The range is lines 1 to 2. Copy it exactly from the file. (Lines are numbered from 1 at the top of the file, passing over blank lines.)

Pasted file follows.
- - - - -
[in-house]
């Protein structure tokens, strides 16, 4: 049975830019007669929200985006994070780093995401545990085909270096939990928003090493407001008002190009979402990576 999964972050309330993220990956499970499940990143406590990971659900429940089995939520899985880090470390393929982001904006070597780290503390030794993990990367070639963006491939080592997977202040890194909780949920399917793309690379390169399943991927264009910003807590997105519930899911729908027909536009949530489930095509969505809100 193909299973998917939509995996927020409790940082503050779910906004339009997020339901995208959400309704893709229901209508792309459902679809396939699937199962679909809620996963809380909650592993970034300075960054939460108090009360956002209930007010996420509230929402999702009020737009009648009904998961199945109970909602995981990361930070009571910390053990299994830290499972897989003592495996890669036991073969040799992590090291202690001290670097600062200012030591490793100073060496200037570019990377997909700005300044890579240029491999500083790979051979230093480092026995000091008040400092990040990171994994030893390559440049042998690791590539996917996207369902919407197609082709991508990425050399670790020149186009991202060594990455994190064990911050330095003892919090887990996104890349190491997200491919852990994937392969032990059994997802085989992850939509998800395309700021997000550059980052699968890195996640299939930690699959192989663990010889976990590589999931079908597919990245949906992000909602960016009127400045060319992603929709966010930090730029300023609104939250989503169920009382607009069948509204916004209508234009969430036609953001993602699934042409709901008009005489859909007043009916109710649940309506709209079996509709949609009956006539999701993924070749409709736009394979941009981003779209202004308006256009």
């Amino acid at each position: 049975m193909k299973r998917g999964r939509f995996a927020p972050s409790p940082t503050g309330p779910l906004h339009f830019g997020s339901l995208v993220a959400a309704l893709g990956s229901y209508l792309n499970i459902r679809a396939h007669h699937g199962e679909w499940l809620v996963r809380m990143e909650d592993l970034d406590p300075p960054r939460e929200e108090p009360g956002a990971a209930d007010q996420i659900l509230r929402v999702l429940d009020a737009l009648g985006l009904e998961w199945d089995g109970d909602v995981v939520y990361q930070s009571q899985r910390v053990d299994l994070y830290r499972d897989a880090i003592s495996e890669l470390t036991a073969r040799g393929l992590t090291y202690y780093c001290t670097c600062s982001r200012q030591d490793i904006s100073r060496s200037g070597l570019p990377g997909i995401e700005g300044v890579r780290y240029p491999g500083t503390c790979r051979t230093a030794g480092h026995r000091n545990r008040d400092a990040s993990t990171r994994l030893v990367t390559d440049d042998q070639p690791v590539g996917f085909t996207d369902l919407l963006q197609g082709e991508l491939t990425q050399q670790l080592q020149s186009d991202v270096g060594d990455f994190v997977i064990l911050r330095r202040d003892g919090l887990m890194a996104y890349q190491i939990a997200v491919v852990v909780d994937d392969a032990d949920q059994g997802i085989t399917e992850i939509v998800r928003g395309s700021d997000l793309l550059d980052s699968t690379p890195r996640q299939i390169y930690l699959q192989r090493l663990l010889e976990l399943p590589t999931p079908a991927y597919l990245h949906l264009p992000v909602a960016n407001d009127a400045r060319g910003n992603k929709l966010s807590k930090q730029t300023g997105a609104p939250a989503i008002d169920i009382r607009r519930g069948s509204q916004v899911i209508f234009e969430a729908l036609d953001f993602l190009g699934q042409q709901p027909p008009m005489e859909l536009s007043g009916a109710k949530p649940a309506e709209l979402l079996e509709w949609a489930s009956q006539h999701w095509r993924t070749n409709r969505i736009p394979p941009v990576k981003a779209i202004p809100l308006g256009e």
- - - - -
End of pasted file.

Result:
[in-house]
């Protein structure tokens, strides 16, 4: 049975830019007669929200985006994070780093995401545990085909270096939990928003090493407001008002190009979402990576 999964972050309330993220990956499970499940990143406590990971659900429940089995939520899985880090470390393929982001904006070597780290503390030794993990990367070639963006491939080592997977202040890194909780949920399917793309690379390169399943991927264009910003807590997105519930899911729908027909536009949530489930095509969505809100 193909299973998917939509995996927020409790940082503050779910906004339009997020339901995208959400309704893709229901209508792309459902679809396939699937199962679909809620996963809380909650592993970034300075960054939460108090009360956002209930007010996420509230929402999702009020737009009648009904998961199945109970909602995981990361930070009571910390053990299994830290499972897989003592495996890669036991073969040799992590090291202690001290670097600062200012030591490793100073060496200037570019990377997909700005300044890579240029491999500083790979051979230093480092026995000091008040400092990040990171994994030893390559440049042998690791590539996917996207369902919407197609082709991508990425050399670790020149186009991202060594990455994190064990911050330095003892919090887990996104890349190491997200491919852990994937392969032990059994997802085989992850939509998800395309700021997000550059980052699968890195996640299939930690699959192989663990010889976990590589999931079908597919990245949906992000909602960016009127400045060319992603929709966010930090730029300023609104939250989503169920009382607009069948509204916004209508234009969430036609953001993602699934042409709901008009005489859909007043009916109710649940309506709209079996509709949609009956006539999701993924070749409709736009394979941009981003779209202004308006256009």